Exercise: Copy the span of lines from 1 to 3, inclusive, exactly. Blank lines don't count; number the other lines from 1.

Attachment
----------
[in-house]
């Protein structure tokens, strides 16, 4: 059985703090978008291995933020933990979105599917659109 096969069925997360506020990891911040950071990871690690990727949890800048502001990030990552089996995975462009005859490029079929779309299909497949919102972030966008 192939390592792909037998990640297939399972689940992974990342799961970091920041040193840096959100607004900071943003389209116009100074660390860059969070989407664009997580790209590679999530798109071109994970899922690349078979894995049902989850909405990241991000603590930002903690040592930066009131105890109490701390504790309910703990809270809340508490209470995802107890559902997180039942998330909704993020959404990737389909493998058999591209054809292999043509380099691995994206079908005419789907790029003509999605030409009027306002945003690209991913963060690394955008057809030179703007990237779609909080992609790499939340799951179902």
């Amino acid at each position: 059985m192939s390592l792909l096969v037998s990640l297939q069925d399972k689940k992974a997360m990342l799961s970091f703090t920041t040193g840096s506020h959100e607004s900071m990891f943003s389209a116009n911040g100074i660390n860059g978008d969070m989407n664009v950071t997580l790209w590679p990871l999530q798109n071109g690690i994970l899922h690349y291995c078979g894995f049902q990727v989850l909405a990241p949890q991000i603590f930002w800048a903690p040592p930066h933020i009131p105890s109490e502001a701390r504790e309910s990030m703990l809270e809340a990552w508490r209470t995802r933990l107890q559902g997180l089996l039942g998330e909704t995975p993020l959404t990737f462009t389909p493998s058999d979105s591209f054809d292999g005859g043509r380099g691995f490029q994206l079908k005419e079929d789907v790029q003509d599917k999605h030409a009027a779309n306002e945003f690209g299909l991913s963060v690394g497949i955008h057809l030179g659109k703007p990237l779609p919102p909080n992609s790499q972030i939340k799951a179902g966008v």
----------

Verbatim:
[in-house]
């Protein structure tokens, strides 16, 4: 059985703090978008291995933020933990979105599917659109 096969069925997360506020990891911040950071990871690690990727949890800048502001990030990552089996995975462009005859490029079929779309299909497949919102972030966008 192939390592792909037998990640297939399972689940992974990342799961970091920041040193840096959100607004900071943003389209116009100074660390860059969070989407664009997580790209590679999530798109071109994970899922690349078979894995049902989850909405990241991000603590930002903690040592930066009131105890109490701390504790309910703990809270809340508490209470995802107890559902997180039942998330909704993020959404990737389909493998058999591209054809292999043509380099691995994206079908005419789907790029003509999605030409009027306002945003690209991913963060690394955008057809030179703007990237779609909080992609790499939340799951179902």
């Amino acid at each position: 059985m192939s390592l792909l096969v037998s990640l297939q069925d399972k689940k992974a997360m990342l799961s970091f703090t920041t040193g840096s506020h959100e607004s900071m990891f943003s389209a116009n911040g100074i660390n860059g978008d969070m989407n664009v950071t997580l790209w590679p990871l999530q798109n071109g690690i994970l899922h690349y291995c078979g894995f049902q990727v989850l909405a990241p949890q991000i603590f930002w800048a903690p040592p930066h933020i009131p105890s109490e502001a701390r504790e309910s990030m703990l809270e809340a990552w508490r209470t995802r933990l107890q559902g997180l089996l039942g998330e909704t995975p993020l959404t990737f462009t389909p493998s058999d979105s591209f054809d292999g005859g043509r380099g691995f490029q994206l079908k005419e079929d789907v790029q003509d599917k999605h030409a009027a779309n306002e945003f690209g299909l991913s963060v690394g497949i955008h057809l030179g659109k703007p990237l779609p919102p909080n992609s790499q972030i939340k799951a179902g966008v």